I can go through millions of bands- I don’t have a fascination about one. I was big a fan of Joy Division, Nirvana, as I was of Queen, as I was with Banarama back in the 80s. It’s all about the records for me. I’m not a big fan of following a band and buying album after album after album religiously. I’m much more a fan of records- if something really appeals to on the radio, be it a single or be it an album. It’s about the record. You put it on and immediately you hear it. When the song’s amazing, and the development and delivery is amazing, it stays with you for life in one shape or form.


EB:
How are you handling the fame that you must be surrounded by at the moment? For example, you must get recognized now a lot more than you did before.

JDM: You’d be surprised how much time there is for actually getting out and partying. I mean, we started with a lot of parties, and we started getting renowned in Manchester for being a band that throws really massive parties- and it’s been good fun doing that- but once you start touring most of your time is spent traveling. It really is just sitting around airports getting in planes… it’s just the most annoying thing. Getting from A to B takes forever with your crew and your equipment. That is the most frustrating thing. You just wanna get there, be creative, have a drink and have a good time, but most of the time your just sitting on a bus. And you know what it’s like if you’re sitting on a bus and you’re drunk, and you feel sick.. it’s not a good feeling.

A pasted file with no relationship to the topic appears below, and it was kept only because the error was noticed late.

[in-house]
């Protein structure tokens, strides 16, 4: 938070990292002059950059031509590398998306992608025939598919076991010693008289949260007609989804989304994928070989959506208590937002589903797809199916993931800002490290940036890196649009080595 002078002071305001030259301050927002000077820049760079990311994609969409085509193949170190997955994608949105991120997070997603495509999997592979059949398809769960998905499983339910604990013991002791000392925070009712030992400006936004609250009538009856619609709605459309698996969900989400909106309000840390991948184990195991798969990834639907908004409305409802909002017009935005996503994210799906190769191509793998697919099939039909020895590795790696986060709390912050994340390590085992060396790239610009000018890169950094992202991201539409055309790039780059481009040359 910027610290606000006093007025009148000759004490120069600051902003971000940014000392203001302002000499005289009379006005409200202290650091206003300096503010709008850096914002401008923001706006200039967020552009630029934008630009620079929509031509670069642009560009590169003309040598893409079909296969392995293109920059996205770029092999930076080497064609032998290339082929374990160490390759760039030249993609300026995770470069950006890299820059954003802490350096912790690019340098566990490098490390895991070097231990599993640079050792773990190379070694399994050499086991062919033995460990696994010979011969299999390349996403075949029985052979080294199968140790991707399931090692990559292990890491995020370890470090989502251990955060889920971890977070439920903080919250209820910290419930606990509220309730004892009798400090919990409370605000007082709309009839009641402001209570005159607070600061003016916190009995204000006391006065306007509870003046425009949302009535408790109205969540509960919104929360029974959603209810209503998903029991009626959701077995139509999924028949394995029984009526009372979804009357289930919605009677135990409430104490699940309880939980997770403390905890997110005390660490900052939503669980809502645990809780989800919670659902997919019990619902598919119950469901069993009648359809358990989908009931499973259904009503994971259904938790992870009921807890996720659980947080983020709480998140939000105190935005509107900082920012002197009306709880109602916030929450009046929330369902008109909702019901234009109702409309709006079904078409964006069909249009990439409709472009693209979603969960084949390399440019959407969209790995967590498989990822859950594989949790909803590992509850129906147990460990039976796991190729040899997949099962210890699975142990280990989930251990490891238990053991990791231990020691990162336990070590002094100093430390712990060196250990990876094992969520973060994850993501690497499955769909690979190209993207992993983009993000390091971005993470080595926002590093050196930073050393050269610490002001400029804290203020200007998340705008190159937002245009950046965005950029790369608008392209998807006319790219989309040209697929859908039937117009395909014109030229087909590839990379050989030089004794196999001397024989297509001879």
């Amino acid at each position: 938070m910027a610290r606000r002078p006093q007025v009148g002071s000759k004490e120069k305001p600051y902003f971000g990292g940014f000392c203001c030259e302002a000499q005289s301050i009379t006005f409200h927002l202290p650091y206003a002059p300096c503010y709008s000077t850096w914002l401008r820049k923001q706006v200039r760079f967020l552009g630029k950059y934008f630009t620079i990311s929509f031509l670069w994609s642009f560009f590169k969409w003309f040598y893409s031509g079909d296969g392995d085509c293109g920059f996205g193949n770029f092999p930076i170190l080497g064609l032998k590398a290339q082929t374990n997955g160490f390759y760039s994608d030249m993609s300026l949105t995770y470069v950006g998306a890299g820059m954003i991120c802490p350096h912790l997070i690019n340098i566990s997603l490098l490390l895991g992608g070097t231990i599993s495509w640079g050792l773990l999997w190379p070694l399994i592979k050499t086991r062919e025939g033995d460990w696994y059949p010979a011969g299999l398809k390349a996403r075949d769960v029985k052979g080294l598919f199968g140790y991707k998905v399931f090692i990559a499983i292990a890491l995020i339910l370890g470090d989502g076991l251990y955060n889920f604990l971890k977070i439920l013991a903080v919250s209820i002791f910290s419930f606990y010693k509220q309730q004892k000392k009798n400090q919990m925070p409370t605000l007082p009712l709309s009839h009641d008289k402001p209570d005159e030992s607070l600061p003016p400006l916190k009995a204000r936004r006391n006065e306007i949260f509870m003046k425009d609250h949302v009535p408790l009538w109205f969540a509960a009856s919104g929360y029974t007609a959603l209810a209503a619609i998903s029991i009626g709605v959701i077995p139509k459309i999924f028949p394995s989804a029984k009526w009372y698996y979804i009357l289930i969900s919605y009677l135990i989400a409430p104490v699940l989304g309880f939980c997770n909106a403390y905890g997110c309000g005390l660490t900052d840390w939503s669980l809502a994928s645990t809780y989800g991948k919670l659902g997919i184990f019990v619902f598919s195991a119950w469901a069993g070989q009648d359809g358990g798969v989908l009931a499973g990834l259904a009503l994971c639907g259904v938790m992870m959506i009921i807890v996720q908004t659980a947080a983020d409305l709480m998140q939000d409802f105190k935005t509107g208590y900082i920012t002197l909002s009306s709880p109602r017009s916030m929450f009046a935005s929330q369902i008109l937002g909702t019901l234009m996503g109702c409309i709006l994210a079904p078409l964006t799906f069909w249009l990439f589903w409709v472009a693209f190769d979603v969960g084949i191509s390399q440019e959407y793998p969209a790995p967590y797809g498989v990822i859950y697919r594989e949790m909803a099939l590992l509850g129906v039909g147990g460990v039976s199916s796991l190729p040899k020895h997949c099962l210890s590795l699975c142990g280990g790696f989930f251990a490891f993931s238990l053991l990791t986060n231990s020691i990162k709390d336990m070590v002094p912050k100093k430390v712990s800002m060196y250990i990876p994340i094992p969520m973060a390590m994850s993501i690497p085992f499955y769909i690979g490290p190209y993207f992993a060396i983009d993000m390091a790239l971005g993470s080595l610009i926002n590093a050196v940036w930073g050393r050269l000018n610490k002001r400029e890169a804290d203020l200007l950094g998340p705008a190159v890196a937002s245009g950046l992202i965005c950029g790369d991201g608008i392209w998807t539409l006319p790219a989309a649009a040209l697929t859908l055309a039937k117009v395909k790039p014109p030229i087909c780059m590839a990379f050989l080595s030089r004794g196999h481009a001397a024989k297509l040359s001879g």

So a lot of the time it’s not glamorous, and it’s not like ‘how do you deal with the fame?’; cause the fame exists in very, very small areas. Like you walk into the venue and you have a crowd of people who want autographs and you’re obviously being humbled by the fact that they’re buying your records and they’re loving your music. You want to give it back to them and you want to have time to talk to them, and thank them, and find out what they’re in to, why they’ve come to the gig, if they’re local… and realistically you’re walking in, you try to sign some autographs then you’re on stage and dealing with a broken pedal, the guitar’s out of tune, and then you’re on stage for 45-50 mins sweating hot, come off, trying to find a new t-shirt, back in the bus, back to the hotel.. and you’re off and doing phoners for four hours!